Andrew Mann from JM Finn speaks about UK wage growth, interest rates and consumer spending.

Although the focus for the UK the population will be shifting towards the general election in just over two weeks’ time, for City investors it is inflation and interest rates that will continue to steal the headlines.

It is expected that inflation data released this morning will have shown a further fall in the Consumer Price Index, perhaps even hitting the Bank of England’s target of 2% for the first time in nearly three years.

This will be followed tomorrow by a decision on interest rates, which look likely to remain unchanged for a 10th consecutive month, offering no assistance to Rishi Sunak ahead of July 4.

The crux of the matter is that wage growth remains too high for the Bank’s liking. There are certainly signs that the UK labour market is cooling, with the unemployment rate nudging up to 4.4% in the three months to April, but when coupled with high service sector inflation it’s possible that a lot might need to change for the Bank to cut rates this summer.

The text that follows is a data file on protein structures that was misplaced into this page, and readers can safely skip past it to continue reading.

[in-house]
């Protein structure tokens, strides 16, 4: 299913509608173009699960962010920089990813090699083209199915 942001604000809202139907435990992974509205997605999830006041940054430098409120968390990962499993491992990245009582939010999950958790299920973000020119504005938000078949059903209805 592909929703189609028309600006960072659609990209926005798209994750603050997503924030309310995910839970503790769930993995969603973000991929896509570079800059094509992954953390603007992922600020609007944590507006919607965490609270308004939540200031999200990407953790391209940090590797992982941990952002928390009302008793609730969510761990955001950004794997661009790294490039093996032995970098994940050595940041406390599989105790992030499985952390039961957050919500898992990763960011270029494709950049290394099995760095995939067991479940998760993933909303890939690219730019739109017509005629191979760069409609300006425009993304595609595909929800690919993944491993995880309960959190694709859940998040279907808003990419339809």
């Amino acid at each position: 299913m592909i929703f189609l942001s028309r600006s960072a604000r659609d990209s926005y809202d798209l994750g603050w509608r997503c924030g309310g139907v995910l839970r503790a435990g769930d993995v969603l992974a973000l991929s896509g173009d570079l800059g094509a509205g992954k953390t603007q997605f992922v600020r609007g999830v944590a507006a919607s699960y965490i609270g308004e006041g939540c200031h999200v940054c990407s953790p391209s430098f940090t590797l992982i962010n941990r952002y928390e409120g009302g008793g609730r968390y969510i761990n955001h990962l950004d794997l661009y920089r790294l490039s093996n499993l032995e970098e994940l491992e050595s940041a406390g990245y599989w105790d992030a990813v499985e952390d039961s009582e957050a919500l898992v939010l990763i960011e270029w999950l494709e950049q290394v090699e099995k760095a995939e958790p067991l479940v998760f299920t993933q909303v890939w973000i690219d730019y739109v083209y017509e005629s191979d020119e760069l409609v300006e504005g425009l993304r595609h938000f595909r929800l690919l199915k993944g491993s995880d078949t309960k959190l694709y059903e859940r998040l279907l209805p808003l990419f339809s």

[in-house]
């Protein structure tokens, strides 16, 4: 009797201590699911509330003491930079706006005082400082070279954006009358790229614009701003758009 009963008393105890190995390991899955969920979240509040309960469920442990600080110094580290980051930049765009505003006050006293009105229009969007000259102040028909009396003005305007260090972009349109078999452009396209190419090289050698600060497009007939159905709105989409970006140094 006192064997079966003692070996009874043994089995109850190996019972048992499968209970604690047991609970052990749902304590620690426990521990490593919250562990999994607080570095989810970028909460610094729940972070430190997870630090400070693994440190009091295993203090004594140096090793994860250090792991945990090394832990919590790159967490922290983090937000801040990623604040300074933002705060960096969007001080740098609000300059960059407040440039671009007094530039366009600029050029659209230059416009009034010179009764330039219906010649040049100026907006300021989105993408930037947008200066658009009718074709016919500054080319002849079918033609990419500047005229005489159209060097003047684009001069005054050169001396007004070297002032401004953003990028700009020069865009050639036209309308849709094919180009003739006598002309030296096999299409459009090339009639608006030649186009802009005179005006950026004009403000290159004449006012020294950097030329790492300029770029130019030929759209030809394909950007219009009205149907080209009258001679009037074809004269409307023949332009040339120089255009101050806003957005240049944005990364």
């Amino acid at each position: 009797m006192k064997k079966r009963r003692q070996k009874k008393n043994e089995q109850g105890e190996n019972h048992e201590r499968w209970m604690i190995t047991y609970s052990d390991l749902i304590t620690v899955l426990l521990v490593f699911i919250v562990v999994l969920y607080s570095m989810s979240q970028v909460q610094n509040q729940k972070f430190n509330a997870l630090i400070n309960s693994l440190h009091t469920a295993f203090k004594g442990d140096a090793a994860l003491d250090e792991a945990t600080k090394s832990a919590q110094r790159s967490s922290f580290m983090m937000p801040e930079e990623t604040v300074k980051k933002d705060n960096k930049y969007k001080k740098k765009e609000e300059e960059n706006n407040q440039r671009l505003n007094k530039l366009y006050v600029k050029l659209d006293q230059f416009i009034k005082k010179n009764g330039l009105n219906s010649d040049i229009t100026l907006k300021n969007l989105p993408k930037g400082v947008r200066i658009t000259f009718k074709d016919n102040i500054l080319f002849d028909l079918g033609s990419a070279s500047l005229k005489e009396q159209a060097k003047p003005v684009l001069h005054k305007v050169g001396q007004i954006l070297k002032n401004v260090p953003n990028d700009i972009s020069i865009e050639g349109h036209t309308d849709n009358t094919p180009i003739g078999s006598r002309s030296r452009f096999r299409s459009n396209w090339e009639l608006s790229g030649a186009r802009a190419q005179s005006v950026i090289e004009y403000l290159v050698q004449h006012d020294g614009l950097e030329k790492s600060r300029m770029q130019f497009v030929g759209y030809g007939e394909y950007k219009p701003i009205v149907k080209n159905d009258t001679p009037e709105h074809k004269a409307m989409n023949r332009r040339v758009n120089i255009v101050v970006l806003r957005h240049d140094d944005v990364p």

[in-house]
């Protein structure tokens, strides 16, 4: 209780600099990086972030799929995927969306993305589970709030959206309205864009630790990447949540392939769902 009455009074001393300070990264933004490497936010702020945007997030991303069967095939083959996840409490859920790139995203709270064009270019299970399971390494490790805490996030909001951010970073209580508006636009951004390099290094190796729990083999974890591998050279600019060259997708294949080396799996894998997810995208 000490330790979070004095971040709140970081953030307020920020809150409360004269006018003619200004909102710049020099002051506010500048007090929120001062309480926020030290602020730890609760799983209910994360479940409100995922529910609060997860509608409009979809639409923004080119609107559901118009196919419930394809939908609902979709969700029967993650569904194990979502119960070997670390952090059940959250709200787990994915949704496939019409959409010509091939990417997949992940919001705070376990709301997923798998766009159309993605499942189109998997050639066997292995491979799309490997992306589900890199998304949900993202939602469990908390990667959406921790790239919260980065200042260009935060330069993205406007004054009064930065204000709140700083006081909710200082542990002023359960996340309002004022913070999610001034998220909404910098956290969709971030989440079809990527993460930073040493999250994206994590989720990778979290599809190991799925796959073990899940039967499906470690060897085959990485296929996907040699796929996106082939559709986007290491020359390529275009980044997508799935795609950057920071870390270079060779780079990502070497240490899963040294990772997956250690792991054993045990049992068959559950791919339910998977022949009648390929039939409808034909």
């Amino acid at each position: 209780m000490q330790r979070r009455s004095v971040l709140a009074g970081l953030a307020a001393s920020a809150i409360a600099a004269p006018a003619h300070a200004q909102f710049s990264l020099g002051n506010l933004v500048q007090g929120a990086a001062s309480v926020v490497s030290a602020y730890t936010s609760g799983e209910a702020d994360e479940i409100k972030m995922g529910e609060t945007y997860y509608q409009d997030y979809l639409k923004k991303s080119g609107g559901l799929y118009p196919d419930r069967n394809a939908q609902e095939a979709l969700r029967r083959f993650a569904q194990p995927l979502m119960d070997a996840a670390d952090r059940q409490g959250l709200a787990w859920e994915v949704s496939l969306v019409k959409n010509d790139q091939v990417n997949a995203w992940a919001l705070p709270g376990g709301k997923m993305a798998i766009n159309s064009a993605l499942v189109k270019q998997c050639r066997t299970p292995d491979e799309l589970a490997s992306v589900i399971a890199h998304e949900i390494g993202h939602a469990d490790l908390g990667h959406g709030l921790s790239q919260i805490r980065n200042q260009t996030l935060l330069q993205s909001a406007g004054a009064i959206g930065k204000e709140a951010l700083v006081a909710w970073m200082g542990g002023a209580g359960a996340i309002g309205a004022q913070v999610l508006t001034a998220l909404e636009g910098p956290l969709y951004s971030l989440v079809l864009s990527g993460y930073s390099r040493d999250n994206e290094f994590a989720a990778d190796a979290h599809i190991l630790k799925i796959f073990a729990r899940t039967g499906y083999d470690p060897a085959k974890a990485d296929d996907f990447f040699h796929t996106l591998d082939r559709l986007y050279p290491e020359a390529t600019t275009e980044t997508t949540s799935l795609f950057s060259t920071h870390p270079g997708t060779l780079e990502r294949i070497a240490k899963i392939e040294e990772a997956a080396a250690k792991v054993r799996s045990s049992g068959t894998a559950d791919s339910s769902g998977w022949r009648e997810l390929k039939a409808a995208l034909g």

Andrew Mann from JM FinnAndrew Mann from JM Finn (Image: JM Finn)

Despite a recent profit warning from DFS highlighting weak demand for sofas, consumer spending power seemingly remains high, and this could yet trigger a further inflationary headache for rate setters.

Away from the UK, the CEO of Novo Nordisk will testify before a US Senate Committee in September, answering questions about the ‘outrageously high’ price of its diabetes and obesity drug Wegovy, which currently costs $1,349 per month in the US compared to only $140 in Germany.

America has often been viewed as the piggy bank of the pharmaceutical world, with prescription medicines costing significantly more than in other Western countries, and although it’s a complex area, it is one that does seem to be coming under increasing levels of scrutiny.